Based on Michael Lewis' non-fiction book, Bennett Miller's "Moneyball" ostensibly tells the story of Oakland A's manager Billy Beane and his attempt to reframe the way that we think about baseball -- an attempt made not as an abstract intellectual exercise but, rather, because Beane was the general manager of a team whose limited payroll limited their chances. As Beane (played by Brad Pitt in a performance that forgoes shallow charm in the name of deeper, stranger currents of performance and persona) notes to his staff, "There's rich teams … there's poor teams … there's 50 feet of crap … and then there's us."
Beane meets Peter Brand (a fictionalized/composite character, played by Jonah Hill), a nervy and nerdy Yale-trained statistician with a very different perspective on the value and worth of pro ball players. Like any market, the buying and selling of pro baseball players is subject to forces that have nothing to do with value; Brand's work finds undervalued players and has them play not as personalities or individual stars but more as a gestalt, a machine designed to turn as little money as possible into the maximum amount of runs on the scoreboard. After a furtive meeting in a parking garage (a great "All the President's Men" nod), Beane hires Brand.
'Maybe I don't go to therapists enough…'
In part one of our interview, director Gavin O'Connor talked about training actors to fight and the challenges of getting a studio to back a 28 million-dollar movie; in part two, he discusses the brutal excitement and crushing elegance of Mixed Martial Arts, the one scene he regrets cutting and when dramatic structure requires getting Nick Nolte on a plane.
What scenes were shot that we don't see on screen, that you had cut?
O'Connor: There's not a lot, but one of my favorite scenes in the film is the first diner scene. When Tommy comes home, the next morning, there was a scene where the old man Paddy and Tommy have breakfast. Tommy doesn't say a word the whole scene; he just listens. Paddy's trying to reach out and connect with his child, and Tommy doesn't answer questions. He says, 'Were you in Afghanistan or Iraq? You can bang your spoon once for Afghanistan and twice for Iraq, Tommy.' And Tommy still doesn't. Then the old man tells his story about him being in 'Nam, and it's a beautiful story about when he got there and all the beautiful girls and the beer he drank and the girls were shooting off rockets. He tells the most beautiful story about being on beaches. It's beautiful. We were going for the story you don't hear about Vietnam, and then after he finishes this great story, Tommy says one thing in the whole scene. He goes, 'What happened?' The old man goes, 'It didn't last.' Nick is f##king brilliant. I cut the scene because it slowed up the first scene of the movie. I felt like a lot of the stuff Nick was talking about, even though it's beautiful specifics, the story's about the two brothers more, and it weighted it a little the other way and slowed up the movie. We get a lot of those aspects of his character without hearing the story.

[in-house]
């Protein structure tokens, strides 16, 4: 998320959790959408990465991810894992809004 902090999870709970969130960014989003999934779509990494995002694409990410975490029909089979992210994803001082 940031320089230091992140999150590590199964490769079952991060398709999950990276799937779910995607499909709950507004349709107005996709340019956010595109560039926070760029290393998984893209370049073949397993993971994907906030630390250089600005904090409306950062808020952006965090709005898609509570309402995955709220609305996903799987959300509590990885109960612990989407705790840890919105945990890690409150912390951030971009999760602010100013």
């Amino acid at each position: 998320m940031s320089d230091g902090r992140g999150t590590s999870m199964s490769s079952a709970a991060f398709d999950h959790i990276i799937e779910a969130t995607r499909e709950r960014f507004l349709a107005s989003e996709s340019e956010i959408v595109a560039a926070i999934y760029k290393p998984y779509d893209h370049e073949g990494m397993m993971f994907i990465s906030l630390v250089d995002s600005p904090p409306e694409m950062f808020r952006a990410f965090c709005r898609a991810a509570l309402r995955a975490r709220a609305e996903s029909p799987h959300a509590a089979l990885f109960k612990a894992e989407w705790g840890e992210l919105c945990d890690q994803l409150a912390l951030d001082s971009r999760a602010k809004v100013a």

Why was there no scene with the three characters together, the father and the two sons?
O'Connor: That was never earned. This is a story about a displaced family, so it felt false to me to put them together. The old man is fortunate enough to have one son come home. The guy comes home to get f##ked up with his dad, so that plan gets turned upside down when he finds out his old man is 1000 days sober. The other man wants no part of him, so to get them all together would be like putting gasoline and TNT together, or it would turn into a scene that was unnecessary. What I was driving toward was the idea that for the family to ever heal and for any reuniting to happen, it had to start with the two boys, which is why I purposely keep the father an observer to witness the war that's happening inside there. If you remember in the film, there's a moment after the fourth round where Brendan's coming back to the corner and he looks, and there's his dad back there. That moment -- which, by the way, was never in the script; Nick had left, we wrapped him out, and Joel's walking back in the corner like, 'S##t, you have to be looking at your dad here. There's a moment that you're missing: It's the moment you have to be telling your dad, "I forgive you."' He says, 'I forgive you,' but he didn't really forgive him. If he forgave him, he would have let him into the house for a cup of coffee. I called up Nick and I said, 'Nick, I've got to get you back here for one shot.' That guy, because he was so committed, got on a plane, flew back to Pittsburgh for one shot, and turned around and came home.